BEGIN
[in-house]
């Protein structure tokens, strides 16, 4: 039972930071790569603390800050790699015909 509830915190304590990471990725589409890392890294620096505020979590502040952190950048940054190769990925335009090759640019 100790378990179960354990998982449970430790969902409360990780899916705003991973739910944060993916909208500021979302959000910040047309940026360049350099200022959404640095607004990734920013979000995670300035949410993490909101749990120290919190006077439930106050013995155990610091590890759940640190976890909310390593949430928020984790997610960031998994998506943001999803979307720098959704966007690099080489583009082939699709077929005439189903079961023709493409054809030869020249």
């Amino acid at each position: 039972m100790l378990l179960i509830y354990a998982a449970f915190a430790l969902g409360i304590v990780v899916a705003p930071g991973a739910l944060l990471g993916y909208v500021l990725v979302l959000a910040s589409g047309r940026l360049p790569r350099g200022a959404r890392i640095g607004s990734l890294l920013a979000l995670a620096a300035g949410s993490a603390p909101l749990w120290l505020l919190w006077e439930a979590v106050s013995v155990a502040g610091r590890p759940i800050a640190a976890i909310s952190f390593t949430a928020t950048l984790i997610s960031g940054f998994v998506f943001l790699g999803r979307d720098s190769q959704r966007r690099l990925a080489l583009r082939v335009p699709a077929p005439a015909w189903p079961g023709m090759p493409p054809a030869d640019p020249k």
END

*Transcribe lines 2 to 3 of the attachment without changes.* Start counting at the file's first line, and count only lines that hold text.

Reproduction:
């Protein structure tokens, strides 16, 4: 039972930071790569603390800050790699015909 509830915190304590990471990725589409890392890294620096505020979590502040952190950048940054190769990925335009090759640019 100790378990179960354990998982449970430790969902409360990780899916705003991973739910944060993916909208500021979302959000910040047309940026360049350099200022959404640095607004990734920013979000995670300035949410993490909101749990120290919190006077439930106050013995155990610091590890759940640190976890909310390593949430928020984790997610960031998994998506943001999803979307720098959704966007690099080489583009082939699709077929005439189903079961023709493409054809030869020249």
């Amino acid at each position: 039972m100790l378990l179960i509830y354990a998982a449970f915190a430790l969902g409360i304590v990780v899916a705003p930071g991973a739910l944060l990471g993916y909208v500021l990725v979302l959000a910040s589409g047309r940026l360049p790569r350099g200022a959404r890392i640095g607004s990734l890294l920013a979000l995670a620096a300035g949410s993490a603390p909101l749990w120290l505020l919190w006077e439930a979590v106050s013995v155990a502040g610091r590890p759940i800050a640190a976890i909310s952190f390593t949430a928020t950048l984790i997610s960031g940054f998994v998506f943001l790699g999803r979307d720098s190769q959704r966007r690099l990925a080489l583009r082939v335009p699709a077929p005439a015909w189903p079961g023709m090759p493409p054809a030869d640019p020249k």